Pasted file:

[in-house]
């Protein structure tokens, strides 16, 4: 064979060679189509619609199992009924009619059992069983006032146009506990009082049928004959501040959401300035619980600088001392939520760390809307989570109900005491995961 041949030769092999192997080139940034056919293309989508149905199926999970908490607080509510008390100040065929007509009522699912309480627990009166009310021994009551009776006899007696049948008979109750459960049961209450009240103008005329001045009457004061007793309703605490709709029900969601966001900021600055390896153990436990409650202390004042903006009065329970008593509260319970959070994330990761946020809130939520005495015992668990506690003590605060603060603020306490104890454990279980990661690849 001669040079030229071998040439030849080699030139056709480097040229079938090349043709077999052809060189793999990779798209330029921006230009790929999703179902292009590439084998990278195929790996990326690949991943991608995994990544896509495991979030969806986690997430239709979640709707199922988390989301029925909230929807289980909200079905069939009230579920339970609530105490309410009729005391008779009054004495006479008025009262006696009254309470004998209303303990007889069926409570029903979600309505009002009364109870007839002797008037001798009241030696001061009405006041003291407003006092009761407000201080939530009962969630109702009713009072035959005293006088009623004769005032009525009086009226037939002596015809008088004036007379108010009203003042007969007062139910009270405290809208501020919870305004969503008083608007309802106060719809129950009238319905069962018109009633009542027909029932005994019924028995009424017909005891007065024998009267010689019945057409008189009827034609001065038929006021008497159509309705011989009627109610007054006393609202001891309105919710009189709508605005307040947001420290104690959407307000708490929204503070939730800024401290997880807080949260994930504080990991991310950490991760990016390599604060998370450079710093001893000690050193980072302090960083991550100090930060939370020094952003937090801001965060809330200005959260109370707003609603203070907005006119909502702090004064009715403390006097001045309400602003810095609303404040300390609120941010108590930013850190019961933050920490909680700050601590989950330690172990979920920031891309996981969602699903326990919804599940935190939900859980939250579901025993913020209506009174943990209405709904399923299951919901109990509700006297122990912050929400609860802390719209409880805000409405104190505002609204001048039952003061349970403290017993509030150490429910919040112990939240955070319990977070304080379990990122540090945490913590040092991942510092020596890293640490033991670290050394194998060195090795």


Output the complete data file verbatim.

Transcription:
[in-house]
């Protein structure tokens, strides 16, 4: 064979060679189509619609199992009924009619059992069983006032146009506990009082049928004959501040959401300035619980600088001392939520760390809307989570109900005491995961 041949030769092999192997080139940034056919293309989508149905199926999970908490607080509510008390100040065929007509009522699912309480627990009166009310021994009551009776006899007696049948008979109750459960049961209450009240103008005329001045009457004061007793309703605490709709029900969601966001900021600055390896153990436990409650202390004042903006009065329970008593509260319970959070994330990761946020809130939520005495015992668990506690003590605060603060603020306490104890454990279980990661690849 001669040079030229071998040439030849080699030139056709480097040229079938090349043709077999052809060189793999990779798209330029921006230009790929999703179902292009590439084998990278195929790996990326690949991943991608995994990544896509495991979030969806986690997430239709979640709707199922988390989301029925909230929807289980909200079905069939009230579920339970609530105490309410009729005391008779009054004495006479008025009262006696009254309470004998209303303990007889069926409570029903979600309505009002009364109870007839002797008037001798009241030696001061009405006041003291407003006092009761407000201080939530009962969630109702009713009072035959005293006088009623004769005032009525009086009226037939002596015809008088004036007379108010009203003042007969007062139910009270405290809208501020919870305004969503008083608007309802106060719809129950009238319905069962018109009633009542027909029932005994019924028995009424017909005891007065024998009267010689019945057409008189009827034609001065038929006021008497159509309705011989009627109610007054006393609202001891309105919710009189709508605005307040947001420290104690959407307000708490929204503070939730800024401290997880807080949260994930504080990991991310950490991760990016390599604060998370450079710093001893000690050193980072302090960083991550100090930060939370020094952003937090801001965060809330200005959260109370707003609603203070907005006119909502702090004064009715403390006097001045309400602003810095609303404040300390609120941010108590930013850190019961933050920490909680700050601590989950330690172990979920920031891309996981969602699903326990919804599940935190939900859980939250579901025993913020209506009174943990209405709904399923299951919901109990509700006297122990912050929400609860802390719209409880805000409405104190505002609204001048039952003061349970403290017993509030150490429910919040112990939240955070319990977070304080379990990122540090945490913590040092991942510092020596890293640490033991670290050394194998060195090795």